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Amodei's mining bill passes House after procedural mishap last week

The bill, which would return the mining industry to the pre-Rosemont standard, is opposed by the Biden administration.
Gabby Birenbaum
Gabby Birenbaum

After a Republican floor rebellion last week kept his bill from getting a vote, Rep. Mark Amodei’s (R-NV) Mining Regulatory Clarity Act passed the House on Wednesday by a vote of 216-195.

Six Republicans voted with Democrats to send the bill back to committee last week as part of an ongoing war with Speaker Mike Johnson (R-LA) about his legislative decisions. There were further fireworks Wednesday — the vote was briefly postponed as Rep. Marjorie Taylor Greene (R-GA) brought a motion to vacate the speaker to the floor. But after both parties joined together and tabled that motion, the mining bill sailed to a smooth passage with the support of all Republicans and even nine Democrats.

“Securing our domestic mineral supply chain is not only critical to our nation’s economic success, but to our national security,” Amodei said in a statement. “Now more than ever, we must ensure we are doing all that we can to increase domestic mineral production and protect the ability to conduct responsible mining activities on federal lands.”

Rep. Steven Horsford (D-NV), whose district includes parts of rural central Nevada whose economy is dependent on mining, voted in support of the bill. Reps. Dina Titus (D-NV) and Susie Lee (D-NV), whose districts are entirely based in Southern Nevada, voted against it.

The bill would return the mining industry to its land usage standards that were in place before the blockbuster 2022 Rosemont decision, a federal court case out of Arizona that found mining companies have no right to dump waste rock on neighboring federal lands that do not contain minerals. Amodei’s legislation has the support of the mining industry and has drawn the ire of several environmental groups.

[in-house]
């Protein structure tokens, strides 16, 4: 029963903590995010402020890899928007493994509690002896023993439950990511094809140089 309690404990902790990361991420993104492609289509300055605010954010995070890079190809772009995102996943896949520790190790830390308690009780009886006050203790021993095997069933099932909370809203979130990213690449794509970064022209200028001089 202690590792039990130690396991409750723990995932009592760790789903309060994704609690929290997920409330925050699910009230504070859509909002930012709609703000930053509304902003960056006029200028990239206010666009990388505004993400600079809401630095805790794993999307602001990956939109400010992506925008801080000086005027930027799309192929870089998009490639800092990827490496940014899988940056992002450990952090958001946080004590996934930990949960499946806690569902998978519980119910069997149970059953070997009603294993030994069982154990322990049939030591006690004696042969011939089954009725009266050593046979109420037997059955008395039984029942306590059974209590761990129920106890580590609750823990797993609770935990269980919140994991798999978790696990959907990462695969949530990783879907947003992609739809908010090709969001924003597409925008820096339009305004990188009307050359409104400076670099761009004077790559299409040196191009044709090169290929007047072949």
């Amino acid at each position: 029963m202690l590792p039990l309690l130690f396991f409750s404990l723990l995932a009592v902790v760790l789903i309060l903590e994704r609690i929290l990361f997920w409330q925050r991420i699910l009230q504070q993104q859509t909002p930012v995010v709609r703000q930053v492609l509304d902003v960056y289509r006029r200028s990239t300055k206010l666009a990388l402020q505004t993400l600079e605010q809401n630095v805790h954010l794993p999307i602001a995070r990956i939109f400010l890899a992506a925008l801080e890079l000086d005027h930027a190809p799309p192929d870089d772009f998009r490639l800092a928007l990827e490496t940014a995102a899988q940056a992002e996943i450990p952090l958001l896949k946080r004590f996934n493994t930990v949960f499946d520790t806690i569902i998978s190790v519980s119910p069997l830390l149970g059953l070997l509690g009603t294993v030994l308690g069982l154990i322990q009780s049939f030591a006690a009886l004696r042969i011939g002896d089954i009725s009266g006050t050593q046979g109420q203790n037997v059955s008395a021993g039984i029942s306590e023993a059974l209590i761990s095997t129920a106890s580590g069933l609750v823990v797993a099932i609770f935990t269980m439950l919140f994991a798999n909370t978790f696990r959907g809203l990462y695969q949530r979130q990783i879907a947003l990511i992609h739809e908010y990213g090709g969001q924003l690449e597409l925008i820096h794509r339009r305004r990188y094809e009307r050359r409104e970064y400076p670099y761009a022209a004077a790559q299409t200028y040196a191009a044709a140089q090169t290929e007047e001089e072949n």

[Read more about the Mining Regulatory Clarity Act here.]

Separately, Sen. Catherine Cortez Masto (D-NV) is sponsoring a Senate version of the bill. In an interview last week, she said she would be working to promote the bill in the upper chamber. Energy & Natural Resources Chairman Joe Manchin (D-WV), a longtime mining ally, is supportive of the bill, she said. Sen. Jacky Rosen (D-NV) is also a cosponsor.

“Everything from lithium-ion batteries to satellites relies on critical minerals, and we should be responsibly mining those right here in the U.S.,” Cortez Masto said in a statement praising the House vote. “Without a fix, the Rosemont decision could upend existing and future mining projects, threatening thousands of jobs in Nevada and across the West.” 

Even if Cortez Masto can find nine other Democrats to support the legislation and overcome the 60-vote filibuster threshold, its hopes are limited by the opposition of the Biden administration. In a statement of administrative policy, the Office of Management and Budget said it is “strongly opposed” to the bill on the grounds that it could allow mining companies and private actors too much leeway to manipulate the mining claims process.

The Mining Regulatory Clarity Act is the second Amodei bill to pass the House this year — a significant achievement given how few items the lower chamber has cleared. It is his first lands-related bill to pass the House since 2018, when his legislation making technical corrections to lands boundaries across Northern Nevada was agreed to by voice vote.


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